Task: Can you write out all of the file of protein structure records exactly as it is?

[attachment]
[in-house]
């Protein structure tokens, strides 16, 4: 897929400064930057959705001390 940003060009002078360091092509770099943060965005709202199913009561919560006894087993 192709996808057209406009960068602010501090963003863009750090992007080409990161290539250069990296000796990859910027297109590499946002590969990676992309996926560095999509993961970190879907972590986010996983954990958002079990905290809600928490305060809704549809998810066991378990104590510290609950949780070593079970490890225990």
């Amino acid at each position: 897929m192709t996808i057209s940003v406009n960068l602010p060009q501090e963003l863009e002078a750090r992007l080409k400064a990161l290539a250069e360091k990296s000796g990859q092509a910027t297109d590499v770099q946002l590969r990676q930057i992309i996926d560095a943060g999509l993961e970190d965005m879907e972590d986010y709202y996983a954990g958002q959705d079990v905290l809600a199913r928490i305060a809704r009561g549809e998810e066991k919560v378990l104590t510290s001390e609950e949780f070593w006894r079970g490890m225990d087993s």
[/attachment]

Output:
[in-house]
């Protein structure tokens, strides 16, 4: 897929400064930057959705001390 940003060009002078360091092509770099943060965005709202199913009561919560006894087993 192709996808057209406009960068602010501090963003863009750090992007080409990161290539250069990296000796990859910027297109590499946002590969990676992309996926560095999509993961970190879907972590986010996983954990958002079990905290809600928490305060809704549809998810066991378990104590510290609950949780070593079970490890225990």
């Amino acid at each position: 897929m192709t996808i057209s940003v406009n960068l602010p060009q501090e963003l863009e002078a750090r992007l080409k400064a990161l290539a250069e360091k990296s000796g990859q092509a910027t297109d590499v770099q946002l590969r990676q930057i992309i996926d560095a943060g999509l993961e970190d965005m879907e972590d986010y709202y996983a954990g958002q959705d079990v905290l809600a199913r928490i305060a809704r009561g549809e998810e066991k919560v378990l104590t510290s001390e609950e949780f070593w006894r079970g490890m225990d087993s």